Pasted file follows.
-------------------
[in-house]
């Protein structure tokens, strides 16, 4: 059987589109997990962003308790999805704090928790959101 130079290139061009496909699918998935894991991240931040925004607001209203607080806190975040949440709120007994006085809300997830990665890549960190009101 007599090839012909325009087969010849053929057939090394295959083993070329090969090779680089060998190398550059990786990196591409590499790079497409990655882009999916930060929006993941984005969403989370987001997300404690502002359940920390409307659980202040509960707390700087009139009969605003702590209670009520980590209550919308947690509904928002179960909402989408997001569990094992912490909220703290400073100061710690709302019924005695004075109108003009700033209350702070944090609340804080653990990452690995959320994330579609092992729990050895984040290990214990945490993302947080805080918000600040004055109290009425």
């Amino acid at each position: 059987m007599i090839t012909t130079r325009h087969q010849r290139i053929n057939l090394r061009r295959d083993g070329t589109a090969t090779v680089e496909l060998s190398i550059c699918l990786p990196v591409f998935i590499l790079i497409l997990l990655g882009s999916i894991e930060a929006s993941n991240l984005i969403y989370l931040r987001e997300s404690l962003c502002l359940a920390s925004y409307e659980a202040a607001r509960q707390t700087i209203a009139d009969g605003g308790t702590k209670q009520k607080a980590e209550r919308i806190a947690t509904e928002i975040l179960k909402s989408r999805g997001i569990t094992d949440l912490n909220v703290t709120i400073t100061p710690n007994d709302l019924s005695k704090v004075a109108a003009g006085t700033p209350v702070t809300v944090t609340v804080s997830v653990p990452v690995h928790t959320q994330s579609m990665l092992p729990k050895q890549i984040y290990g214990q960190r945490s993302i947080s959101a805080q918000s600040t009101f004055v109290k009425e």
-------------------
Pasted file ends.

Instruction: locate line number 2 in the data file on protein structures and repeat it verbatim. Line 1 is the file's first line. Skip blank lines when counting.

């Protein structure tokens, strides 16, 4: 059987589109997990962003308790999805704090928790959101 130079290139061009496909699918998935894991991240931040925004607001209203607080806190975040949440709120007994006085809300997830990665890549960190009101 007599090839012909325009087969010849053929057939090394295959083993070329090969090779680089060998190398550059990786990196591409590499790079497409990655882009999916930060929006993941984005969403989370987001997300404690502002359940920390409307659980202040509960707390700087009139009969605003702590209670009520980590209550919308947690509904928002179960909402989408997001569990094992912490909220703290400073100061710690709302019924005695004075109108003009700033209350702070944090609340804080653990990452690995959320994330579609092992729990050895984040290990214990945490993302947080805080918000600040004055109290009425």